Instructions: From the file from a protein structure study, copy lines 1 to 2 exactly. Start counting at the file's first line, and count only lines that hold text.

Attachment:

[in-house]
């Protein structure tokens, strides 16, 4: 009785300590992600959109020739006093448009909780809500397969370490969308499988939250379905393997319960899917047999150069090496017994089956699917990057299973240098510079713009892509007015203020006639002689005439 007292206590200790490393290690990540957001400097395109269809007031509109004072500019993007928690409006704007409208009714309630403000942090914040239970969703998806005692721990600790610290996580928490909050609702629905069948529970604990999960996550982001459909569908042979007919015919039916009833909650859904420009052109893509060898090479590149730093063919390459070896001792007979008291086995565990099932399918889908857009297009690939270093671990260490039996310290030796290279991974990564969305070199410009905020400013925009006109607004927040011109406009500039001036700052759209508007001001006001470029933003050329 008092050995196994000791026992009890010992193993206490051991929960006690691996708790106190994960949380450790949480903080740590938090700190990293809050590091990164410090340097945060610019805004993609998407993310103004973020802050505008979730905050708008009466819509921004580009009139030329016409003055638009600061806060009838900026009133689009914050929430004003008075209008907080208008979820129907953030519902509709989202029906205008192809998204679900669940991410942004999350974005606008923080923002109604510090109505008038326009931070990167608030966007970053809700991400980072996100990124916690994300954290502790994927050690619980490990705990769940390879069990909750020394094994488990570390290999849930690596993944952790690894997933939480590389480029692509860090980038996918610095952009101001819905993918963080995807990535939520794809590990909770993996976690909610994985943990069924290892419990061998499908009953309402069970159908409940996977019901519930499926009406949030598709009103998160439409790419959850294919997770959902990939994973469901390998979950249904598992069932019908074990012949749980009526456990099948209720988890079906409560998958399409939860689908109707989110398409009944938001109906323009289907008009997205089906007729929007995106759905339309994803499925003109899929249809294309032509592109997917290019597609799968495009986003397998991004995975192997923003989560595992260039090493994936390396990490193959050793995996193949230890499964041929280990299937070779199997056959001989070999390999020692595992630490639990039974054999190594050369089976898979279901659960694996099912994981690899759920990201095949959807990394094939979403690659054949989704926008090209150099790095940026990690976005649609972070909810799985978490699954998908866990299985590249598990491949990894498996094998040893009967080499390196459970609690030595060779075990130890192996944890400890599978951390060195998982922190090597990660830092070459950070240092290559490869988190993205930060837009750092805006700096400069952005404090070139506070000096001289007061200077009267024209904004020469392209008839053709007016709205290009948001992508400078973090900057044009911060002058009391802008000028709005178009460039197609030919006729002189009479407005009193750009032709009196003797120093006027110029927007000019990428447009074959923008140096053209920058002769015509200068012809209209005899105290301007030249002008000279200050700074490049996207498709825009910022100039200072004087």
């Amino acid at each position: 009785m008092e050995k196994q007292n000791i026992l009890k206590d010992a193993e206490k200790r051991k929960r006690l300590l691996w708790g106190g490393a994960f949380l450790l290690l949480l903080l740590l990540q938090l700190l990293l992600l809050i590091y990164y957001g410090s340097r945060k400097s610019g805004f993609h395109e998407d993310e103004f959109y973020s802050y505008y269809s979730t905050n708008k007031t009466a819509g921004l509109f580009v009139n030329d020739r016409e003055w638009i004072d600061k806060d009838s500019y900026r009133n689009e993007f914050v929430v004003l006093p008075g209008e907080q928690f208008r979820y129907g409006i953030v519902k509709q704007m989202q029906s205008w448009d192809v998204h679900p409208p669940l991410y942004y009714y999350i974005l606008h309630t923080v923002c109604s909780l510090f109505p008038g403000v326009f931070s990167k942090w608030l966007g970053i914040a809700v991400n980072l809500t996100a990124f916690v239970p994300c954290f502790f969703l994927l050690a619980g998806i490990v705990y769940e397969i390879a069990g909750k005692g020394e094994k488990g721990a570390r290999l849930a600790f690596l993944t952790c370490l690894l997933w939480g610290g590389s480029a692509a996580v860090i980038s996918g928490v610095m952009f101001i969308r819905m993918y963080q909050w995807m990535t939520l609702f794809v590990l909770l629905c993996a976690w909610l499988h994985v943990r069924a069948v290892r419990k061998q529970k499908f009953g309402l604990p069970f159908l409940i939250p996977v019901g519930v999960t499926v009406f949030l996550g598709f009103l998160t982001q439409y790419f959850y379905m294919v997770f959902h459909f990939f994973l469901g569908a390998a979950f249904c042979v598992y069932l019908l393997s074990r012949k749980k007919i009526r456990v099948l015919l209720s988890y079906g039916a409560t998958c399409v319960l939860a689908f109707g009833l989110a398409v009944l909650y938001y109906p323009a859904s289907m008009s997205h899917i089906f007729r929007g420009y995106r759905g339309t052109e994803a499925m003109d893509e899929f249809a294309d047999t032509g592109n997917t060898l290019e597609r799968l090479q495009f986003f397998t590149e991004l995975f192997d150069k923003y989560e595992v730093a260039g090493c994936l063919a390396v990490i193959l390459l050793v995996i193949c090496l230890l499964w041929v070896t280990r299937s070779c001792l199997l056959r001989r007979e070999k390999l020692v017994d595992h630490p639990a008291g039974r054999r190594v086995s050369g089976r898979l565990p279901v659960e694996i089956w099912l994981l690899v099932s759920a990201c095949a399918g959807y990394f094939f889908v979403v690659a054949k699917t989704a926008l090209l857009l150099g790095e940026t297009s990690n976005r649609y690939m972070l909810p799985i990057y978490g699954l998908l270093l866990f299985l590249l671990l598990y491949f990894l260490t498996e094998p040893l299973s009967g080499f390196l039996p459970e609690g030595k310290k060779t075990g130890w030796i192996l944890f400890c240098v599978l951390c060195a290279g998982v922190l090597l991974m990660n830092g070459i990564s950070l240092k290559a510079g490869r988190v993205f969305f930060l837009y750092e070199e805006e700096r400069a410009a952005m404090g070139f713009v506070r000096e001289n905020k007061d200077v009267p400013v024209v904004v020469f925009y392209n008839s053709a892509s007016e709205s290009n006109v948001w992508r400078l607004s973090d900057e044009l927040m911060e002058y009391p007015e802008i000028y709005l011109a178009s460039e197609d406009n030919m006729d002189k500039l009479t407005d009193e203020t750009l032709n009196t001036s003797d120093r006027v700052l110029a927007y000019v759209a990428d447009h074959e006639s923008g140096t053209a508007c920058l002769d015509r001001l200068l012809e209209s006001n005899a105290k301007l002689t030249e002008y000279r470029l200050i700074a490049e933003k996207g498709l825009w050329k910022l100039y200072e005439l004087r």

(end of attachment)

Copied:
[in-house]
């Protein structure tokens, strides 16, 4: 009785300590992600959109020739006093448009909780809500397969370490969308499988939250379905393997319960899917047999150069090496017994089956699917990057299973240098510079713009892509007015203020006639002689005439 007292206590200790490393290690990540957001400097395109269809007031509109004072500019993007928690409006704007409208009714309630403000942090914040239970969703998806005692721990600790610290996580928490909050609702629905069948529970604990999960996550982001459909569908042979007919015919039916009833909650859904420009052109893509060898090479590149730093063919390459070896001792007979008291086995565990099932399918889908857009297009690939270093671990260490039996310290030796290279991974990564969305070199410009905020400013925009006109607004927040011109406009500039001036700052759209508007001001006001470029933003050329 008092050995196994000791026992009890010992193993206490051991929960006690691996708790106190994960949380450790949480903080740590938090700190990293809050590091990164410090340097945060610019805004993609998407993310103004973020802050505008979730905050708008009466819509921004580009009139030329016409003055638009600061806060009838900026009133689009914050929430004003008075209008907080208008979820129907953030519902509709989202029906205008192809998204679900669940991410942004999350974005606008923080923002109604510090109505008038326009931070990167608030966007970053809700991400980072996100990124916690994300954290502790994927050690619980490990705990769940390879069990909750020394094994488990570390290999849930690596993944952790690894997933939480590389480029692509860090980038996918610095952009101001819905993918963080995807990535939520794809590990909770993996976690909610994985943990069924290892419990061998499908009953309402069970159908409940996977019901519930499926009406949030598709009103998160439409790419959850294919997770959902990939994973469901390998979950249904598992069932019908074990012949749980009526456990099948209720988890079906409560998958399409939860689908109707989110398409009944938001109906323009289907008009997205089906007729929007995106759905339309994803499925003109899929249809294309032509592109997917290019597609799968495009986003397998991004995975192997923003989560595992260039090493994936390396990490193959050793995996193949230890499964041929280990299937070779199997056959001989070999390999020692595992630490639990039974054999190594050369089976898979279901659960694996099912994981690899759920990201095949959807990394094939979403690659054949989704926008090209150099790095940026990690976005649609972070909810799985978490699954998908866990299985590249598990491949990894498996094998040893009967080499390196459970609690030595060779075990130890192996944890400890599978951390060195998982922190090597990660830092070459950070240092290559490869988190993205930060837009750092805006700096400069952005404090070139506070000096001289007061200077009267024209904004020469392209008839053709007016709205290009948001992508400078973090900057044009911060002058009391802008000028709005178009460039197609030919006729002189009479407005009193750009032709009196003797120093006027110029927007000019990428447009074959923008140096053209920058002769015509200068012809209209005899105290301007030249002008000279200050700074490049996207498709825009910022100039200072004087």